In Between Home

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Have you ever experienced the feeling of being not-quite-home?

I’ve been in this place a lot, at the intersection of one life and the next.

Where the place I am doesn’t feel familiar enough, but the place I’ve left feels just as strange.

It’s been more than six months since I packed up my world and moved to Boulder. Vermont doesn’t sound like home anymore. I’m too happy here, more fulfilled, more challenged than I ever was back there.

At the same time, Boulder doesn’t feel like home yet, either. I step through my routine of sleep, coffee, work, run/bike/hike, repeat. Write a little. Read a little. Call my mother. Send love notes to my friends.

And yet, Boulder isn’t quite home yet.

The landscape (dry, even after weeks of rain) is so foreign to me. The flora (sequoia pines that smell like butterscotch when you press your nose against their bark, sage growing wild by the trail). The fauna (rattlesnakes, mountain lions, magpies).

I hike and sit on the rocks, slowing turning bright red from sunburn, looking out over the plains with something akin to confusion. Then, I turn my back and look west toward the mountains, bravely white-capped against the warming world.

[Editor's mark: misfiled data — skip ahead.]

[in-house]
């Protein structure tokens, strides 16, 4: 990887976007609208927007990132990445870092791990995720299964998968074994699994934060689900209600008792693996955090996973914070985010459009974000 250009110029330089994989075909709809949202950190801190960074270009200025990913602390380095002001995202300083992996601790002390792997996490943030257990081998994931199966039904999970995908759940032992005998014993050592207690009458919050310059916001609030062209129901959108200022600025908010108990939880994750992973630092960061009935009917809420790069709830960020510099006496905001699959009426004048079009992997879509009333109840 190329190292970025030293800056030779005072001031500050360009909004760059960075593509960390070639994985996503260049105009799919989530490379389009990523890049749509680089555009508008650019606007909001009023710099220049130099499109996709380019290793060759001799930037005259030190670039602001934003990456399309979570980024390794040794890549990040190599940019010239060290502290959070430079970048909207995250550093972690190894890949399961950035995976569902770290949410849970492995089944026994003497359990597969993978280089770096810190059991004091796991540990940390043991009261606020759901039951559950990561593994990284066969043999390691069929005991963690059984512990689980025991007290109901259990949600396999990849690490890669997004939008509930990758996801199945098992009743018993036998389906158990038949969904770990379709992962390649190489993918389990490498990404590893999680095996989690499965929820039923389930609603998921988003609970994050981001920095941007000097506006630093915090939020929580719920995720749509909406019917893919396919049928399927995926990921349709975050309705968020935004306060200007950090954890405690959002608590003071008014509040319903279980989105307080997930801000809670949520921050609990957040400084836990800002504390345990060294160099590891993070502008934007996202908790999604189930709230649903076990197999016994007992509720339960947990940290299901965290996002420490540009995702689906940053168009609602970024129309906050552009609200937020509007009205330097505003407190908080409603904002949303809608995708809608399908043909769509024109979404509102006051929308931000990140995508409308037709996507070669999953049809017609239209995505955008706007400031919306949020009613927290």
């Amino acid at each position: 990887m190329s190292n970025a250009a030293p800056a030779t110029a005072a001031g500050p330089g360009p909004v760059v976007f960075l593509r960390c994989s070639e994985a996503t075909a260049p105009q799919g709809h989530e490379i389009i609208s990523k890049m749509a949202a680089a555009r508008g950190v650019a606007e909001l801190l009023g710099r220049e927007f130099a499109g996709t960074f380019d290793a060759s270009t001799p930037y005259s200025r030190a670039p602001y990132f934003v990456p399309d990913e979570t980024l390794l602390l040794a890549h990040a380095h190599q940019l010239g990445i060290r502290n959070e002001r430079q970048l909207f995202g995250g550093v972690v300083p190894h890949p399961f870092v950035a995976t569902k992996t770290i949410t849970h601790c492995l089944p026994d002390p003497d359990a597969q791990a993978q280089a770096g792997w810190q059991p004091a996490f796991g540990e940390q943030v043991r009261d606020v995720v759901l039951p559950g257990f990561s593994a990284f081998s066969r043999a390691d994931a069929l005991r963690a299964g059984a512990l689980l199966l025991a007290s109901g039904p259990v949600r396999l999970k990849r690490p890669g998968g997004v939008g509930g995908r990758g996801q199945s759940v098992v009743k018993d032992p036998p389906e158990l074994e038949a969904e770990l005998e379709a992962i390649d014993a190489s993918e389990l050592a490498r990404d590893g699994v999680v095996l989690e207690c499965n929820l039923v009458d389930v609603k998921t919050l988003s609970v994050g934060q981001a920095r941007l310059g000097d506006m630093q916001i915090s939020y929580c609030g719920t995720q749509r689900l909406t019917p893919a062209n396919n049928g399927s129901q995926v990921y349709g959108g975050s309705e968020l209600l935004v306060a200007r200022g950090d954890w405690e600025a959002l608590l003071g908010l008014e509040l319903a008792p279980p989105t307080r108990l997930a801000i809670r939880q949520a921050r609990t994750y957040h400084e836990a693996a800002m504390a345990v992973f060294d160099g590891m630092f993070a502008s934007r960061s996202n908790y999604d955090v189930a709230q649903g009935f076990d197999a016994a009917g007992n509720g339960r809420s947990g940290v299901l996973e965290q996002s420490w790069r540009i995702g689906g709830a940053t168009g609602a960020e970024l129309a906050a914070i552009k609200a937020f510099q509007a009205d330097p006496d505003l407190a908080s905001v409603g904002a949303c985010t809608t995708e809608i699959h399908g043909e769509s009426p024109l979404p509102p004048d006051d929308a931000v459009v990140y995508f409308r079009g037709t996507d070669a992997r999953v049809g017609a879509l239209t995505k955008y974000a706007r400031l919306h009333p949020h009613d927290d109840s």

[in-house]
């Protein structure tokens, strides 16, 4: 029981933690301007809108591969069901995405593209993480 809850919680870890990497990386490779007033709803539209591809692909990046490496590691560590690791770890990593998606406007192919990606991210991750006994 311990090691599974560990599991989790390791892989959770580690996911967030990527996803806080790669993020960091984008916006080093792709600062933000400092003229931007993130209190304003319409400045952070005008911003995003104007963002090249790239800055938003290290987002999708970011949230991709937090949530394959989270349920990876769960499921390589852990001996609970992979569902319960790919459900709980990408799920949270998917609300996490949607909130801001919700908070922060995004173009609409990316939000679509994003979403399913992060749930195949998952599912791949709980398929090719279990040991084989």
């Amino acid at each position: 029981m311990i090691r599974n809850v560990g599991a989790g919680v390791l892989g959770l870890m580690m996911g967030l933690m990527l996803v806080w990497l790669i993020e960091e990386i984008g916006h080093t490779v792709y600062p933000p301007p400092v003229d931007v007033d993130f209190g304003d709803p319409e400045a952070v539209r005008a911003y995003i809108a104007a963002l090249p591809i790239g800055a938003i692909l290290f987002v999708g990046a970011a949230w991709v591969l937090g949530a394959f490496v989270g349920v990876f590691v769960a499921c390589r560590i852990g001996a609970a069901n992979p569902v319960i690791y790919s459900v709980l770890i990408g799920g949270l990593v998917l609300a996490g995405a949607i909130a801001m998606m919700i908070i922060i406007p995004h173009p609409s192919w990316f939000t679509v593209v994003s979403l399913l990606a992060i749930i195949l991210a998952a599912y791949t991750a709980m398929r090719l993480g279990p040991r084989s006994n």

In the city I make small talk at the coffee bar. I bike along the creek to and from work. The living is easy here. Easier, I think, than what I’m used to. Even having a food allergy is impossibly easy. “I have a soy allergy–“ “Oh, we don’t use soy in this restaurant.” “What? No soy in anything? Not even the chocolate cake?” “That’s right.” “Give me six of the chocolate cake, then!”

I learned to make Cuban coffee in a moka pot, although I use less than half the normal amount of sugar. I learned, too, how to stuff herbed butter under the skin of a Cornish Game Hen and how to trim climbing skins and how beautiful the Flatirons are when illuminated by alpenglow.

The beer’s not as good here. But the mixed drinks are much better.

I’ll make it back to Vermont next summer, I hope. Right now, I’m on my way to Baltimore for my cousin’s wedding and I wonder, I can’t help but wonder: what will it feel like to come… home?